How NOT to write about music – 118. Madder Rose

Madder Rose

It’s cold and grey here. I’m ill.

It’s cold and grey here. I’m ill – under the weather, at least. I would much rather be in at work: there’s people there, people and warmth. I am typing this blog entry on my laptop because I am currently waiting for an electrician to show up to fix my power which keeps cutting in and out. No power, no heat. No power, no hot water. No power, no fun. So, because I am typing up this entry on my laptop and because my fingers are numb with cold, I keep missing the keyboard and having to go back over my words and re-enter them. No power, no fun.

This is not a good moment to talk about the return of my early 1990s New York sweethearts, Madder Rose. I associate their music with laughter; laughter, hope and expectation; laughter, alcohol and spontaneous performances in the Midwest somewhere; laughter and long van rides and Adamsville TN sheriff Buford Pusser; late nights that never ended and melancholy harmonies and cascading arpeggios of abrasion; the final episode of Cheers – or was it Friends – and fast friendships that felt like they’d last for years, and isolation, and pulsating New York nightclubs and missed chances. Another inch, they – and I – could have been so big. Still. They headlined the second stage at the Reading Festival (1994 – not a good year for me). Their first two albums (bruised beauties each) sold 100,000 copies apiece. But they (and I) could have been so much bigger. Big enough so we might have something to tell our children about on cold grey days in Haywards Heath with no electricity and little warmth.

The past is a foreign country. They do things exactly the same there, fucked by the oligarchy and the system and the ever-declining health system and growing older and… I told you this isn’t a good moment to be writing about the return of my early 1990s New York sweethearts, Madder Rose.

They had songs that matched any.

Their songs held fragile, sparking beauty at the heart of the tumult. Songs, like the rain when it’s gorgeous teeming rain transforming the streets of Seattle and Brisbane and New York City, but also the rain when it’s miserable and grinding away at your well-being. Rain. Melancholy. Beauty. A voice and a searing guitar and a killer rhythm section and some gorgeous songs to give your life away for. The Velvet Underground, Shop Assistants, Mazzy Star, Madder Rose. Is there anything better?

I ask that question today and I already know the answer.

Your arms in a wild rotation. Your arms in a wild rotation.

I am so pleased they have returned.

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There is an interview here, if you are interested in finding out more.

You can buy the new album here. If you love Madder Rose (or any of the bands I mention here) there is no way you’re not going to love this.

I Lost the War: I wrote this in my head while on a trip to NYC. My girlfriend and I were down to see the Bowie exhibit at the Brooklyn Museum, and we ran into Matt Verta-Ray on Rivington Street. Matt and I talked about doing some songs together, just the two of us, and I tried to write one that might be suitable. I quickly realized that we should include it on the Madder Rose record, instead. A lot of relationships feel like war these days – not just romantic ones, but work and spiritual and financial and political and sexual ones, too. How did everyone get so angry? I’m not sure. Maybe they should listen to this song – surely that will help. Rick had been pointedly suggesting that I put more guitar on the record, so there are nine tracks of it on here. No comment from Rick, as yet. Guess I shoulda’ put ten. Matt on bass – this sounds a lot like we used to, back when we were young and new, when Melody Maker would send Everett True across the sea to ride around with us in our van.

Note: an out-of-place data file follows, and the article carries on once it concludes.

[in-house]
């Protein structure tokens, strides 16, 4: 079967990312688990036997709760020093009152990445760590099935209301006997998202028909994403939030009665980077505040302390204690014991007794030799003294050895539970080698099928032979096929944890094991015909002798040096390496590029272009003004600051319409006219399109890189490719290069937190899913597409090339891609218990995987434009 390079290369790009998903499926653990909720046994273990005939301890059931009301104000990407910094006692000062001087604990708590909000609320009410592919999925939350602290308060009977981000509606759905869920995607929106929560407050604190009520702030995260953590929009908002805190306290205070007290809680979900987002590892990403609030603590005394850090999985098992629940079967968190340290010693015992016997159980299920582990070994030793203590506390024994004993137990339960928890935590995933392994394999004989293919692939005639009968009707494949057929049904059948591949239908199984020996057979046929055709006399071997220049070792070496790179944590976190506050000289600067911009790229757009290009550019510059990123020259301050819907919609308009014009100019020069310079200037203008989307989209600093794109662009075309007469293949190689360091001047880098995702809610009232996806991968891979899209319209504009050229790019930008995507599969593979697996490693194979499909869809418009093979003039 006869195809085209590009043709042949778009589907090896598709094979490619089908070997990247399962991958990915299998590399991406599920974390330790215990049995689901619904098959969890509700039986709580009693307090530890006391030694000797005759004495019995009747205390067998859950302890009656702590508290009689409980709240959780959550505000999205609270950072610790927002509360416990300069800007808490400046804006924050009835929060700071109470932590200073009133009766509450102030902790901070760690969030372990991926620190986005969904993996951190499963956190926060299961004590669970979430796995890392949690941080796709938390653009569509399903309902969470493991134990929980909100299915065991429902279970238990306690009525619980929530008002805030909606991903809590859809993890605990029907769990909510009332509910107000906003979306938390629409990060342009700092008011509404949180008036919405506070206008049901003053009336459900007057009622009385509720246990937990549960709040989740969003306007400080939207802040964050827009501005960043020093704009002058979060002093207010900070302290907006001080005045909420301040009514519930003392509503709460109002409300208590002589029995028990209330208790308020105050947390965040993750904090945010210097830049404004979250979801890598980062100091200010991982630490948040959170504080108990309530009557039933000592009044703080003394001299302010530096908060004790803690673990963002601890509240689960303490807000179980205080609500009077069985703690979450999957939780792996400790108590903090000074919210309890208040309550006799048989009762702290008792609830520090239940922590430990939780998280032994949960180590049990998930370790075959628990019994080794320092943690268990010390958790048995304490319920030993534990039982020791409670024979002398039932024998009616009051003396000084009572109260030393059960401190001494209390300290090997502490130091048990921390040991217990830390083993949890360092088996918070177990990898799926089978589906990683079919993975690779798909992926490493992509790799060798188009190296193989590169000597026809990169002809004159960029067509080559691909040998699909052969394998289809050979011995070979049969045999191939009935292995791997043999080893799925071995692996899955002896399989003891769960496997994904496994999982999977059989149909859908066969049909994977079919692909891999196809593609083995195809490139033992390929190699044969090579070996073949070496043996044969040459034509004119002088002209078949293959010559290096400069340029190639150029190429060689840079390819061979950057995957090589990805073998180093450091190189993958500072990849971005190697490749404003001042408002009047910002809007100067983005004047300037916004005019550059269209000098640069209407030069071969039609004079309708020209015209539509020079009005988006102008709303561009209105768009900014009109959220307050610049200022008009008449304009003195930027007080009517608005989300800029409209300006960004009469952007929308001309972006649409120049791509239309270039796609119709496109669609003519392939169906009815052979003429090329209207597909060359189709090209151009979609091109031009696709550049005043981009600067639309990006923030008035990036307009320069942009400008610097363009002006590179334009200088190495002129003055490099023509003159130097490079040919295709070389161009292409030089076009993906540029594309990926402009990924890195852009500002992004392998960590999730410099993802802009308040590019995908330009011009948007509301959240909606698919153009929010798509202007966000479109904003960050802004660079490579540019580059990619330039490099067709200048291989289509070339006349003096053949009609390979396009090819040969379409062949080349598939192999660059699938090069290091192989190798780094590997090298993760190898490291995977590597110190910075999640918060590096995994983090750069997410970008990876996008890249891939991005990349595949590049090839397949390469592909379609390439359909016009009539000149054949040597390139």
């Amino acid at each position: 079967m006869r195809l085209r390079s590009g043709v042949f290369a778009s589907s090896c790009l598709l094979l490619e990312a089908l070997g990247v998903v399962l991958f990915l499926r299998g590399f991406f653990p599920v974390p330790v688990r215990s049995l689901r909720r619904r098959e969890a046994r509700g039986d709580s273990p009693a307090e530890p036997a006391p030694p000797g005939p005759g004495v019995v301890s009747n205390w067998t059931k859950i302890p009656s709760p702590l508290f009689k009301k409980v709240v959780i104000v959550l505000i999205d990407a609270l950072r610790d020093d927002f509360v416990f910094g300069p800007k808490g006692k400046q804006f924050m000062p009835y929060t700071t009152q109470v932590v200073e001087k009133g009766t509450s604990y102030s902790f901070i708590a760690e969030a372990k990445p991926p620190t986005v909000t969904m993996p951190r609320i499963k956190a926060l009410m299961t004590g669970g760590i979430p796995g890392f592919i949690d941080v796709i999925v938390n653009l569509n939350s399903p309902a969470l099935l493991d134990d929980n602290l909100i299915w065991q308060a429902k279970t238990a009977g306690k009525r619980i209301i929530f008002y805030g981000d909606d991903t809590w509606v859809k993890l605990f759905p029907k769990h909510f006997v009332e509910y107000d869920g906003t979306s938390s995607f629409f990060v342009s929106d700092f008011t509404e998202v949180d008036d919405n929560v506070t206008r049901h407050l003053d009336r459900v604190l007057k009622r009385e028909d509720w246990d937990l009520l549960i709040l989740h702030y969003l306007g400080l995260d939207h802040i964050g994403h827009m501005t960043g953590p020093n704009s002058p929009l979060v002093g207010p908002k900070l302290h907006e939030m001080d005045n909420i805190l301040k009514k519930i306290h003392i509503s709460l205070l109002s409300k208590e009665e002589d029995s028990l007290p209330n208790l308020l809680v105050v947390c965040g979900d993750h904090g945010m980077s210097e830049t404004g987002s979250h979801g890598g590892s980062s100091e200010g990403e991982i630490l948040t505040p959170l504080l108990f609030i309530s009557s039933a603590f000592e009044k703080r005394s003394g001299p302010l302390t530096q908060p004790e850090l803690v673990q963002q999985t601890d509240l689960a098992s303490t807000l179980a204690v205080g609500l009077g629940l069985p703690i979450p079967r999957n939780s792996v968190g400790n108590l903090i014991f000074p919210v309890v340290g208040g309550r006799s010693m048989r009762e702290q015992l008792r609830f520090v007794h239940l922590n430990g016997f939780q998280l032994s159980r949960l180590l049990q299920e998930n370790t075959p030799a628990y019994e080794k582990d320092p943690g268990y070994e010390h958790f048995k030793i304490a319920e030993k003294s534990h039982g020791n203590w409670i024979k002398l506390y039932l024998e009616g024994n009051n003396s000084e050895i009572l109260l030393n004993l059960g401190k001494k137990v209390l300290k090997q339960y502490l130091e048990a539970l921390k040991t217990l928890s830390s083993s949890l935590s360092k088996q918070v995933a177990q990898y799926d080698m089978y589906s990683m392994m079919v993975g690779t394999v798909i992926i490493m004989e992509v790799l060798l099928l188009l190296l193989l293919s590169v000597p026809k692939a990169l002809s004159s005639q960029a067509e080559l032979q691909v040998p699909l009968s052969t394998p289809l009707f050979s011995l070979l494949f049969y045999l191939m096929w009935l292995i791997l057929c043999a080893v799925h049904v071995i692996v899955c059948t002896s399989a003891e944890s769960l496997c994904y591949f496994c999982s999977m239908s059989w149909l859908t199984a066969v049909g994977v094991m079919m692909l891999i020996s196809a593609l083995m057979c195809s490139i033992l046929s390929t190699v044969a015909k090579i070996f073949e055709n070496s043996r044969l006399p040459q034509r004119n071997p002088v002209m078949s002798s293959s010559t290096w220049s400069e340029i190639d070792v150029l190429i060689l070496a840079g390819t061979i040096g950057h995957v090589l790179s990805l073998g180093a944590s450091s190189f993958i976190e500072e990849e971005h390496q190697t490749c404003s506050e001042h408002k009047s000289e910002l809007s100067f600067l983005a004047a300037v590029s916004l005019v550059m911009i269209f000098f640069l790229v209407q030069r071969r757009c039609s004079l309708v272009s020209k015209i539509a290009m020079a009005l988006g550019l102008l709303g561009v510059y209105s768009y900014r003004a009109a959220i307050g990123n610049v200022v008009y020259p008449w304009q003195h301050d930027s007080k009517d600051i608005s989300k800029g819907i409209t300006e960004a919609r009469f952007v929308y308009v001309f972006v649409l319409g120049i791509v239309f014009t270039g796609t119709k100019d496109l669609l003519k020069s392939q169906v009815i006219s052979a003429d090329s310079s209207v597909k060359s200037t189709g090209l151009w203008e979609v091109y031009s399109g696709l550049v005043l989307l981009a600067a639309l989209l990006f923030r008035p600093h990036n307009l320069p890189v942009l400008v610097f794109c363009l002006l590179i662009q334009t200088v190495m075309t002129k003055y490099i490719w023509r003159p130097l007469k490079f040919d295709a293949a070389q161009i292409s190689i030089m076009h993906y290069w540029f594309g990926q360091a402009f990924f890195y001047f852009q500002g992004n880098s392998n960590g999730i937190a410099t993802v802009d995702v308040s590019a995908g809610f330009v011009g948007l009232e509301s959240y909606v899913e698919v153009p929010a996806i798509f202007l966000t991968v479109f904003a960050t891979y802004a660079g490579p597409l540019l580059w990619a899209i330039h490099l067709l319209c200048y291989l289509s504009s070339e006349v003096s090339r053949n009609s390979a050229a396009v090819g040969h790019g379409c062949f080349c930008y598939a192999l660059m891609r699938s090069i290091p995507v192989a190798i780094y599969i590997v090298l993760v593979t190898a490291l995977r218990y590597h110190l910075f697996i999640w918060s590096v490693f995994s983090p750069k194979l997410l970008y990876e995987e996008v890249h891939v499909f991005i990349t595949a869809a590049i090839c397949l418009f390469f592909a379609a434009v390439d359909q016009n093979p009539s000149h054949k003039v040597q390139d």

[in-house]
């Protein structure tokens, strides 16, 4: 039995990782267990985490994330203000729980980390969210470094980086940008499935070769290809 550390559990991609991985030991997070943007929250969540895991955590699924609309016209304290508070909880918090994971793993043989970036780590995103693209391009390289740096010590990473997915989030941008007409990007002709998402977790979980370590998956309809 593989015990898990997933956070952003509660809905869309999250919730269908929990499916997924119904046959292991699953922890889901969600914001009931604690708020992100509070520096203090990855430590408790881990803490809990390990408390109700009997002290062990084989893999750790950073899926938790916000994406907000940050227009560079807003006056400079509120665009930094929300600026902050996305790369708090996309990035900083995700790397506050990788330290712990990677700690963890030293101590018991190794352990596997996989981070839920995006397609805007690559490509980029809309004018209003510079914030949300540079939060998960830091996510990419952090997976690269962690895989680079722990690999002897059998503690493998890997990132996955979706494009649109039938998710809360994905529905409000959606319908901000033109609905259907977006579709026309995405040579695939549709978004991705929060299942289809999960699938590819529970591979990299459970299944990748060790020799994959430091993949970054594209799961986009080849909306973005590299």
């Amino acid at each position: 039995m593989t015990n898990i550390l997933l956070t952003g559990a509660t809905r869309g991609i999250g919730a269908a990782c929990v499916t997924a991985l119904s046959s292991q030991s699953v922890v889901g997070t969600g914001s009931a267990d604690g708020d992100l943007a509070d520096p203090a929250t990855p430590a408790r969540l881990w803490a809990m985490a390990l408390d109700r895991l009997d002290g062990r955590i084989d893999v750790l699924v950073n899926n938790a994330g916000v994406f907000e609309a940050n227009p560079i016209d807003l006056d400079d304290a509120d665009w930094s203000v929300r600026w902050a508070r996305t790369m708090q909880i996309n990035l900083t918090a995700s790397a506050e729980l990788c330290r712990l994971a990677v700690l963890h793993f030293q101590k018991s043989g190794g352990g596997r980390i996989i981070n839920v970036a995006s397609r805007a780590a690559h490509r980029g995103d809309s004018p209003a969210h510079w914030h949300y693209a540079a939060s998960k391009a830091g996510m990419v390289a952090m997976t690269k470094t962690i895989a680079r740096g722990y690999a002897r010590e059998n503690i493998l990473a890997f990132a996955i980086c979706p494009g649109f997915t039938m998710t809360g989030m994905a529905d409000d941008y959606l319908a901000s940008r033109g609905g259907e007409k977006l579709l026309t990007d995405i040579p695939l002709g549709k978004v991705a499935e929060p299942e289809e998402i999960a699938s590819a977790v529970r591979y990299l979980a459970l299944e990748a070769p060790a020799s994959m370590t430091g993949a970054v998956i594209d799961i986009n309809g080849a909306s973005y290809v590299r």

(from the sleeve notes)

How NOT to write about music – 47. Anna St. Louis

Anna St Louis

So. Anna St. Louis. I like this song. I like this performance. I do not know if she is one of my people but these days such a description is so limiting I do not worry about it. She has been compared to Kevin Morby, who sounds like a dreary Leonard Cohen to me. Anna St. Louis does not sound dreary to me. She’s been compared to Dori Freeman, who is way WAY better. (So good in fact that now I cannot stop listening to her.) The comparison seems odd, though. The two ladies do not have so much in common, beyond their genre, I mean gender, and the fact they both play music.

But that’s just me. Not you.

My journey is increasingly leading me towards the mainstream.

I have no objection, I like the feeling of being buffeted and bounced around by forces over which I have no control. I relinquished control a long time back, somewhere around the point my personal life disintegrated, and have no desire to grasp it back any time soon. Or maybe I have? Maybe the winds and tides will shortly buffet me back into a position where I can once more contribute to, and help shape, the dialogue. Right now, though I am a consumer and little more, making the odd piece of tangential commentary and pretending it has value. It’s all good. it’s all good. I am part of the adult world now, no room for the outsider. I suffer from retrophobia which is partly why my focus is so much on the pop charts these days – if I write about something new or novel to others, there is a suspicion it is not new or novel to me. Ariana Grande, though. She is both new and novel to me.

I was the first person in the UK to interview Mazzy Star, you know (and I interviewed them three times in one year) (and they were not good interviews, my fault mainly) (and there is no point to this observation).